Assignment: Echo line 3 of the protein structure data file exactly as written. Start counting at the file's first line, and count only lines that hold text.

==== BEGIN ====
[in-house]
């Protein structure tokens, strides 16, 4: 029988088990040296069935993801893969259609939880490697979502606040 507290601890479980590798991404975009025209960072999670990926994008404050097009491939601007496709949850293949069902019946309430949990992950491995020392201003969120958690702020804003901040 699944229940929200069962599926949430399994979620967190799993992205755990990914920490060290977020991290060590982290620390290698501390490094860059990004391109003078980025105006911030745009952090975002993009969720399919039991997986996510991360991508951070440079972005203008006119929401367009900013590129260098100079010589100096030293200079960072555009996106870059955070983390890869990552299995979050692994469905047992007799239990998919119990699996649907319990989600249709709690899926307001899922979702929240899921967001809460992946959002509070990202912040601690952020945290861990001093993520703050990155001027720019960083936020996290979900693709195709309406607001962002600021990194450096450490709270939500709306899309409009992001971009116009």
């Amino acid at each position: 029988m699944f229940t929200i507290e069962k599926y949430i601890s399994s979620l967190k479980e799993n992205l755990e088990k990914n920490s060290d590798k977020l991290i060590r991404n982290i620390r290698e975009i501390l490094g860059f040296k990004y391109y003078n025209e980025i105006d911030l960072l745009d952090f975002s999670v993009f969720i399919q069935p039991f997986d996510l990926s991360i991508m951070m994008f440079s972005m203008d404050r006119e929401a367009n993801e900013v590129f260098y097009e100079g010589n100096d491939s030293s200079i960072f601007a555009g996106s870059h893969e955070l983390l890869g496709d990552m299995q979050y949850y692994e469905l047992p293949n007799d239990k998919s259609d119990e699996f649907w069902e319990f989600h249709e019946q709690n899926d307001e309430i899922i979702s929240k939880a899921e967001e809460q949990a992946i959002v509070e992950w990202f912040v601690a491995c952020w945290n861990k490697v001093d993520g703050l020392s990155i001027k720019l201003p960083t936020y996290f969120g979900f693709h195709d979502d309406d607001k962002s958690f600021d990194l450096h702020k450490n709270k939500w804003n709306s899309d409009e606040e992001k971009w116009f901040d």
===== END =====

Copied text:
């Amino acid at each position: 029988m699944f229940t929200i507290e069962k599926y949430i601890s399994s979620l967190k479980e799993n992205l755990e088990k990914n920490s060290d590798k977020l991290i060590r991404n982290i620390r290698e975009i501390l490094g860059f040296k990004y391109y003078n025209e980025i105006d911030l960072l745009d952090f975002s999670v993009f969720i399919q069935p039991f997986d996510l990926s991360i991508m951070m994008f440079s972005m203008d404050r006119e929401a367009n993801e900013v590129f260098y097009e100079g010589n100096d491939s030293s200079i960072f601007a555009g996106s870059h893969e955070l983390l890869g496709d990552m299995q979050y949850y692994e469905l047992p293949n007799d239990k998919s259609d119990e699996f649907w069902e319990f989600h249709e019946q709690n899926d307001e309430i899922i979702s929240k939880a899921e967001e809460q949990a992946i959002v509070e992950w990202f912040v601690a491995c952020w945290n861990k490697v001093d993520g703050l020392s990155i001027k720019l201003p960083t936020y996290f969120g979900f693709h195709d979502d309406d607001k962002s958690f600021d990194l450096h702020k450490n709270k939500w804003n709306s899309d409009e606040e992001k971009w116009f901040d």